PeetRonics' blog

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Tue 15 September 2020 - read time: 3 min.

GUI test automation for Windows desktop


Screenshot of a windows 3.1 desktop


If you look at conference talk and workshop topics, (online) articles, tutorials, and courses, you could get the impression that most software testing revolves around web and mobile. The 2020 state of testing report, curated and published by Practitest, underwrites that. Web and mobile have got the biggest share of the technologies being tested (75% and 59% respectively). Desktop is coming in third with 45%. Which makes you think why this technology is not getting more attention in the world of testing? It's about time that we put the limelight on desktop testing; Windows desktop automated testing to be precise.

The first part of this article will give an overview of available tools for Windows desktop automation. Then it will go into the things to consider in choosing a tool.

Available tools

This will not be a complete overview on available desktop test automation tools. Things that are currently not included (but might be added later):

  • Paid for tools. I have not done enough research into these. Only open source tools are listed.
  • Tools for other operating systems than Windows (e.g. Linux, MacOS), as I've not had a lot of exposure on this.
  • Tools that are not aimed at (aiding) GUI automation (e.g. database, API, network). These are not specifically for desktop, so won't be covering those.

Joe Colantonio of Test Guild (@joecolantonio) already has put together a very extensive list of Automation tools for desktop applications. Follow the link to Joe's article for a full description of each of these following tools:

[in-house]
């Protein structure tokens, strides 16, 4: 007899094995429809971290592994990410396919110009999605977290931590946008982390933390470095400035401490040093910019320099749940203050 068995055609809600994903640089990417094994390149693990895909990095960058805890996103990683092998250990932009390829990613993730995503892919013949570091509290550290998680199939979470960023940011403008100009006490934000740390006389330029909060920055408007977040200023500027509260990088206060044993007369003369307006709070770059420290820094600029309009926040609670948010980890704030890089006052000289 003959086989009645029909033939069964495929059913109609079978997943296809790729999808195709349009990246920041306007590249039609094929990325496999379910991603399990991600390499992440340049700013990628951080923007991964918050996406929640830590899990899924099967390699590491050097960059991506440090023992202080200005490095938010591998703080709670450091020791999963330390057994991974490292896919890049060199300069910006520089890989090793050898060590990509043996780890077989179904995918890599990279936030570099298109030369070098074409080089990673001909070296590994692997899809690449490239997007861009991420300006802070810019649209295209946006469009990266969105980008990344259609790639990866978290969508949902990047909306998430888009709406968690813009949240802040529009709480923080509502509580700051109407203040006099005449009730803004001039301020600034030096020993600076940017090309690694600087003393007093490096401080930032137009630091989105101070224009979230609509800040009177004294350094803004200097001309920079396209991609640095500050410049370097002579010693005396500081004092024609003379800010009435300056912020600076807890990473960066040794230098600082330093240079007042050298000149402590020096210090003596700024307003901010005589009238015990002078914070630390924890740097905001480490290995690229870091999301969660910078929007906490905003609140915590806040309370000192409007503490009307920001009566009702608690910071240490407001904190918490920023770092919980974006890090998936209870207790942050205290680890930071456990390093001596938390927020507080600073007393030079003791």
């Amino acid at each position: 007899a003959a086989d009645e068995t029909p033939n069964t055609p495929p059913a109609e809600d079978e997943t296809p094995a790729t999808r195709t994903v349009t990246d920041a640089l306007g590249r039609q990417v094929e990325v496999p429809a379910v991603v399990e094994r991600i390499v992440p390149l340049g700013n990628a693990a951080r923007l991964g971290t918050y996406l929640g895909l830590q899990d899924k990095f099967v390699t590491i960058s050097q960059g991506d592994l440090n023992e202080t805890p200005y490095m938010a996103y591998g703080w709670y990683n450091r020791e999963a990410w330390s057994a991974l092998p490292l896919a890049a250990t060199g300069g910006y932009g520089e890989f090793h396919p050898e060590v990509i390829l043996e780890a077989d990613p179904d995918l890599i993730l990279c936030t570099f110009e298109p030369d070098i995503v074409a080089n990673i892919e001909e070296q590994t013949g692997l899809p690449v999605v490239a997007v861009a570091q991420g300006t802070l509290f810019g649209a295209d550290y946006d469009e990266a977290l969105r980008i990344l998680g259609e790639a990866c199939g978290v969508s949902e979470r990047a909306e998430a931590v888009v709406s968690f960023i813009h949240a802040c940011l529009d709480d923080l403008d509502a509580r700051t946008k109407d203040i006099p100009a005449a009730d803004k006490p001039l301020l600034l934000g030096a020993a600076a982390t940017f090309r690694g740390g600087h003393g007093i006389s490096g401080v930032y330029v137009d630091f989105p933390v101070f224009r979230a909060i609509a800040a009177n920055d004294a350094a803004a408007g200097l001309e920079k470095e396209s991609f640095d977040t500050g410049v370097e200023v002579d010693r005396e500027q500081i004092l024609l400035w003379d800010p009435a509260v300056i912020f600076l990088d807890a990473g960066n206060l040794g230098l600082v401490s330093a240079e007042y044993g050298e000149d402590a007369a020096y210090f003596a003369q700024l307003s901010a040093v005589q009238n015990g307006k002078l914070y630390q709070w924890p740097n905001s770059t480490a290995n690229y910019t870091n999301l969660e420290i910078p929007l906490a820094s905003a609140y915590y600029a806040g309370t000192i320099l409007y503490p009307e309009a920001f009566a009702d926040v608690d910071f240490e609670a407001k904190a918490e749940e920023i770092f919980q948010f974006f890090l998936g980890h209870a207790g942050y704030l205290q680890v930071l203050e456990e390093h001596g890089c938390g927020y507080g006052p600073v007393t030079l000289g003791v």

Almost as important as the tools for automated test execution itself, are the tools that support you in creating your automation. For web automation, DevTools are invaluable in that respect (, built in any modern browser). Similar tools are often not readily available in desktop applications. But there is definitely help available. A collection of GUI inspect tools can be found here (follow the link). With those tools you can inspect the application you want to test and look screen object identifiers. The one I particularly like is UISpy.exe.

A last tool I would like to mention is not necessarily a desktop GUI automation tool, but definitely one that can help in testing a Windows desktop application. It is called Accessibility Insights, and is aimed at inspecting and assessing the accessibility of an application for people with and impairment like vision loss or colour blindness.


In choosing a test automation tool or framework, in general, there are a lot of things things to consider, like:

  • Supported programming languages
  • Reporting capabilities
  • Integration with other tools
  • ...

A more complete overview of general considerations can be found on the Ministry of Testing website.

In addition to the above, there are a few things specific to desktop test automation to keep in mind:

  • Supported operating systems. Not all available tools will work with each version of Windows. We would have loved to use WinAppDriver as our platform, but it is only available for Windows 10.
  • Windows has got different application platforms, which all work slightly differently. Be sure your tool supports the platform you want to target.
  • Some desktop applications have got their own specific frontend, depending on which underlying technology is being used. For example, GUIs from a JAVA or Oracle application are constructed in a different way, and there are specific tools supporting those type of applications.

Wrapping up

The aim of this post has not been to give an ultimate list of available desktop test automation tools. But sure I will keep adding to it when I come across tools in this category that not yet have been mentioned.
And please send me a message if you know of a tool that should be mentioned here.